The chi-square distribution has numerous applications in inferential statistics, for instance in chi-square tests and in estimating variances. It enters the problem of estimating the mean of a normally distributed population and the problem of estimating the slope of a regression line via its role in Student's t-distribution. It enters all analysis of variance problems via its role in the F-distribution, which is the distribution of the ratio of two independent chi-squared random variables divided by their respective degrees of freedom.

  • If X\sim\chi^2_k, then as k tends to infinity, the distribution of (X-k)/\sqrt{2k} tends to a standard normal distribution: see asymptotic distribution. This follows directly from the definition of the chi-squared distribution, the central limit theorem, and the fact that the mean and variance of \chi^2_1 are 1 and 2 respectively. However, convergence is slow as the skewness is \sqrt{8/k} and the excess kurtosis is 12 / k.
  • If X\sim\chi^2_k then \sqrt{2X} is approximately normally distributed with mean \sqrt{2k-1} and unit variance (result credited to R. A. Fisher).
  • If X\sim\chi^2_k then \sqrt[3]{X/k} is approximately normally distributed with mean 1 − 2 / (9k) and variance 2 / (9k) (Wilson and Hilferty,1931)
  • X \sim \mathrm{Exponential}(\lambda = \tfrac{1}{2}) is an exponential distribution if X \sim \chi_2^2 (with 2 degrees of freedom).
  • Y \sim \chi_{\nu}^2 is a chi-square distribution if Y = \sum_{m=1}^{\nu} X_m^2 for X_i \sim N(0,1) independent that are normally distributed.
  • If \boldsymbol{z}'=[Z_1,Z_2,\cdots,Z_n], where the Zis are independent Normal(0,σ2) random variables or \boldsymbol{z}\sim N_p(\boldsymbol{0},\sigma^2 \mathrm{I}) and \boldsymbol{A} is an n\times n idempotent matrix with rank nk then the quadratic form \frac{\boldsymbol{z}'\boldsymbol{A}\boldsymbol{z}}{\sigma^2}\sim \chi^2_{n-k}.
  • If the X_i\sim N(\mu_i,1) have nonzero means, then Y = \sum_{m=1}^k X_m^2 is drawn from a noncentral chi-square distribution.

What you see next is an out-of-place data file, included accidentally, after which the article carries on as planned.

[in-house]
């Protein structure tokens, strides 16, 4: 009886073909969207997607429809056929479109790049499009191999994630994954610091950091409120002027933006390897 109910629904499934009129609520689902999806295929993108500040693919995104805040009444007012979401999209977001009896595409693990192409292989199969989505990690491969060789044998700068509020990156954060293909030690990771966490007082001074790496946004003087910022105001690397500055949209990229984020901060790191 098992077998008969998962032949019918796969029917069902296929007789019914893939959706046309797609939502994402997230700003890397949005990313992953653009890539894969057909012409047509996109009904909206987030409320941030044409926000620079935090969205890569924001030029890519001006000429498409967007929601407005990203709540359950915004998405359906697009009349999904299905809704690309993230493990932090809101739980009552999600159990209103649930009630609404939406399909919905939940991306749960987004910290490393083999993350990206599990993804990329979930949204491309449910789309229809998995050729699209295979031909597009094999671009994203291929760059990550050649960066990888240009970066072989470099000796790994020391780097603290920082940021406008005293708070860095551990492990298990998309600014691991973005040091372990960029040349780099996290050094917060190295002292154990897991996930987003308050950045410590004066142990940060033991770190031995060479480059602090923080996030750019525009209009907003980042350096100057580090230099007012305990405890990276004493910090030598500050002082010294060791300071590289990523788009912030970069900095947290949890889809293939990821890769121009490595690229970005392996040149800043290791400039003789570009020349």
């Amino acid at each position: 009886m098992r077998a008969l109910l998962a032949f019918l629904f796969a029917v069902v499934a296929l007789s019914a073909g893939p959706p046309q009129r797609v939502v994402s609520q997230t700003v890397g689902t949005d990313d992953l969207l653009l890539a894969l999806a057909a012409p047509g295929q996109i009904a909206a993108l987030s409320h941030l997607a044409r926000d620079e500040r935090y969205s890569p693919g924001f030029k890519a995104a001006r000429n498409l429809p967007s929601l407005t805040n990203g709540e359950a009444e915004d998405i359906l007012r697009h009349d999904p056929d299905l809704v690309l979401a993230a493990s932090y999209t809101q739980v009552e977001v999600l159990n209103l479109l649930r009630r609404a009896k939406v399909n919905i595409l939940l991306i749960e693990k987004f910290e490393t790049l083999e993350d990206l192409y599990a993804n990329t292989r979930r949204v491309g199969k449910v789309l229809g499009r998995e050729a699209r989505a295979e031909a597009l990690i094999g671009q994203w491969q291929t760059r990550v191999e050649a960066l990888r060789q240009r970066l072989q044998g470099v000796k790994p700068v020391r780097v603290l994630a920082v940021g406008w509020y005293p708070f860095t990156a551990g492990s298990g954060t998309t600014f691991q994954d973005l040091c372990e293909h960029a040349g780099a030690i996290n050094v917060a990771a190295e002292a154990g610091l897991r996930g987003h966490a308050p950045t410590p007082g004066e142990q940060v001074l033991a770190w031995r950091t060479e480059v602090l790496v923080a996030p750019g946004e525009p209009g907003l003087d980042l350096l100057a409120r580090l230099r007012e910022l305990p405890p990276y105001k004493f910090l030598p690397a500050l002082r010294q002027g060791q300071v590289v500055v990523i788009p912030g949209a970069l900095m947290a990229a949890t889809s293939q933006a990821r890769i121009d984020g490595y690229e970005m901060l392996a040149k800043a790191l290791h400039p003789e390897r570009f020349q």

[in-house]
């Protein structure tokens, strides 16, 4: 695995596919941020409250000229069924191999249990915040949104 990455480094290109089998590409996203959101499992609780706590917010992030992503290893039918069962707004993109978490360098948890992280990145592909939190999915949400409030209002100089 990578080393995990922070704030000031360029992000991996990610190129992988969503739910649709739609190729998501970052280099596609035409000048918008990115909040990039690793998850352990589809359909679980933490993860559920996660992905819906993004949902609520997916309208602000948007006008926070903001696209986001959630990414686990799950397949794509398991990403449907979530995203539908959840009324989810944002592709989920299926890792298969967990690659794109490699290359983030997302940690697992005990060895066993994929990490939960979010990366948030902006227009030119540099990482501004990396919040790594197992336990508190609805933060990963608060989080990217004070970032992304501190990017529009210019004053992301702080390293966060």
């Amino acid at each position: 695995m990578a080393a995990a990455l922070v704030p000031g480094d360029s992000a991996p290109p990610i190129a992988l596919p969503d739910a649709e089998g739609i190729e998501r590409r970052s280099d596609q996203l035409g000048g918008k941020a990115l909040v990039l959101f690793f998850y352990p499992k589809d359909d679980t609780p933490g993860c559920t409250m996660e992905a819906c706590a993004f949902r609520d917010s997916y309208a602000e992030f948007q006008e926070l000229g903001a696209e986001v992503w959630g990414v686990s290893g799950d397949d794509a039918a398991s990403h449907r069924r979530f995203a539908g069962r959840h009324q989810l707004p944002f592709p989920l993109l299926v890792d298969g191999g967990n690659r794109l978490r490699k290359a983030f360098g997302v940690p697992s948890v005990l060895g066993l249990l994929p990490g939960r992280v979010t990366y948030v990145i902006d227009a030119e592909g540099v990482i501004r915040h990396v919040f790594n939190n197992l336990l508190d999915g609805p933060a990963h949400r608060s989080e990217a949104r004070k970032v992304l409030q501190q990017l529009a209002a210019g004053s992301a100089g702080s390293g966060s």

• The chi-square distribution X\sim\chi^2_\nu is a special case of the gamma distribution, in that X \sim {\Gamma}(\frac{\nu}{2}, \theta=2).
  • Y \sim \mathrm{F}(\nu_1, \nu_2) is an F-distribution if Y = \frac{X_1 / \nu_1}{X_2 / \nu_2} where X_1 \sim \chi_{\nu_1}^2 and X_2 \sim \chi_{\nu_2}^2 are independent with their respective degrees of freedom.
  • Y \sim \chi^2(\bar{\nu}) is a chi-square distribution if Y = \sum_{m=1}^N X_m where X_m \sim \chi^2(\nu_m) are independent and \bar{\nu} = \sum_{m=1}^N \nu_m.
  • if X is chi-square distributed, then \sqrt{X} is chi distributed.
  • in particular, if X \sim \chi_2^2 (chi-square with 2 degrees of freedom), then \sqrt{X} is Rayleigh distributed.
  • if X_1, \dots, X_n are i.i.d. N(μ,σ2) random variables, then \sum_{i=1}^n(X_i - \bar X)^2 \sim \sigma^2 \chi^2_{n-1} where \bar X = \frac{1}{n} \sum_{i=1}^n X_i.
  • if X \sim \mathrm{SkewLogistic}(\tfrac{1}{2})\,, then \mathrm{log}(1 + e^{-X}) \sim  \chi_2^2\,
  • The box below shows probability distributions with name starting with chi for some statistics based on X_i\sim \mathrm{Normal}(\mu_i,\sigma^2_i),i=1,\cdots,k, independent random variables:
Name Statistic
chi-square distribution \sum_{i=1}^k \left(\frac{X_i-\mu_i}{\sigma_i}\right)^2
noncentral chi-square distribution \sum_{i=1}^k \left(\frac{X_i}{\sigma_i}\right)^2
chi distribution \sqrt{\sum_{i=1}^k \left(\frac{X_i-\mu_i}{\sigma_i}\right)^2}
noncentral chi distribution \sqrt{\sum_{i=1}^k \left(\frac{X_i}{\sigma_i}\right)^2}

[edit] See also

[edit] References

  1. ^ Abramowitz, Milton; Stegun, Irene A., eds. (1965), "Chapter 26", Handbook of Mathematical Functions with Formulas, Graphs, and Mathematical Tables, New York: Dover, ISBN 0-486-61272-4 .
  2. ^ NIST (2006). Engineering Statistics Handbook - Chi-Square Distribution
  3. ^ Jonhson, N.L.; S. Kotz, , N. Balakrishnan (1994). Continuous Univariate Distributions (Second Ed., Vol. 1, Chapter 18). John Willey and Sons. ISBN 0-471-58495-9. 
  4. ^ Mood, Alexander; Franklin A. Graybill, Duane C. Boes (1974). Introduction to the Theory of Statistics (Third Edition, p. 241-246). McGraw-Hill. ISBN 0-07-042864-6. 
  5. ^ M.A. Sanders. "Characteristic function of the central chi-square distribution". Retrieved on 2009-03-06. 
  6. ^ Chi-square distribution, from MathWorld, retrieved Feb. 11, 2009
  7. ^ M. K. Simon, Probability Distributions Involving Gaussian Random Variables, New York: Springer, 2002, eq. (2.35), ISBN 978-0-387-34657-1

[edit] External links